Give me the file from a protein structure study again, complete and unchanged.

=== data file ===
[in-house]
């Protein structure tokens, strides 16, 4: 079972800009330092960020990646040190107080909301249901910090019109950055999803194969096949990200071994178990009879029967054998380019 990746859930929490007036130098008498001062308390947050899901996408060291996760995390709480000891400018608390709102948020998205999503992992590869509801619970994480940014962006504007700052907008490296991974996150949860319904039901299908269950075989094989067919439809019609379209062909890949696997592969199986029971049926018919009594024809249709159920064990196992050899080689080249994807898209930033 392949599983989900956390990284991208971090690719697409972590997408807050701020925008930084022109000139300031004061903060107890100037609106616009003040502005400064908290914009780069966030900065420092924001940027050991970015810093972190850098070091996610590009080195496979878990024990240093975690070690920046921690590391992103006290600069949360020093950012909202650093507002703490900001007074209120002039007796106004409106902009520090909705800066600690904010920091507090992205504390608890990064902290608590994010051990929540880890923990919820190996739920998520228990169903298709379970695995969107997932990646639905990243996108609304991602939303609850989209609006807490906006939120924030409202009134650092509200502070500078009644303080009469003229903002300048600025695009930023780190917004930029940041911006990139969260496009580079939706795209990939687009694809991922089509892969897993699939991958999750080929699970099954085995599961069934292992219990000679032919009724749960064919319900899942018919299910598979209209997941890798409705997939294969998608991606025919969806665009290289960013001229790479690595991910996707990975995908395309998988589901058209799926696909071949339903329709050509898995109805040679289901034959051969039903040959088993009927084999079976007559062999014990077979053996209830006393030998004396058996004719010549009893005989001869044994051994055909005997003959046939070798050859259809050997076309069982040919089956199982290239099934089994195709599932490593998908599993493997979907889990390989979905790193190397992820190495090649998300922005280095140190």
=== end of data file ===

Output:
[in-house]
């Protein structure tokens, strides 16, 4: 079972800009330092960020990646040190107080909301249901910090019109950055999803194969096949990200071994178990009879029967054998380019 990746859930929490007036130098008498001062308390947050899901996408060291996760995390709480000891400018608390709102948020998205999503992992590869509801619970994480940014962006504007700052907008490296991974996150949860319904039901299908269950075989094989067919439809019609379209062909890949696997592969199986029971049926018919009594024809249709159920064990196992050899080689080249994807898209930033 392949599983989900956390990284991208971090690719697409972590997408807050701020925008930084022109000139300031004061903060107890100037609106616009003040502005400064908290914009780069966030900065420092924001940027050991970015810093972190850098070091996610590009080195496979878990024990240093975690070690920046921690590391992103006290600069949360020093950012909202650093507002703490900001007074209120002039007796106004409106902009520090909705800066600690904010920091507090992205504390608890990064902290608590994010051990929540880890923990919820190996739920998520228990169903298709379970695995969107997932990646639905990243996108609304991602939303609850989209609006807490906006939120924030409202009134650092509200502070500078009644303080009469003229903002300048600025695009930023780190917004930029940041911006990139969260496009580079939706795209990939687009694809991922089509892969897993699939991958999750080929699970099954085995599961069934292992219990000679032919009724749960064919319900899942018919299910598979209209997941890798409705997939294969998608991606025919969806665009290289960013001229790479690595991910996707990975995908395309998988589901058209799926696909071949339903329709050509898995109805040679289901034959051969039903040959088993009927084999079976007559062999014990077979053996209830006393030998004396058996004719010549009893005989001869044994051994055909005997003959046939070798050859259809050997076309069982040919089956199982290239099934089994195709599932490593998908599993493997979907889990390989979905790193190397992820190495090649998300922005280095140190």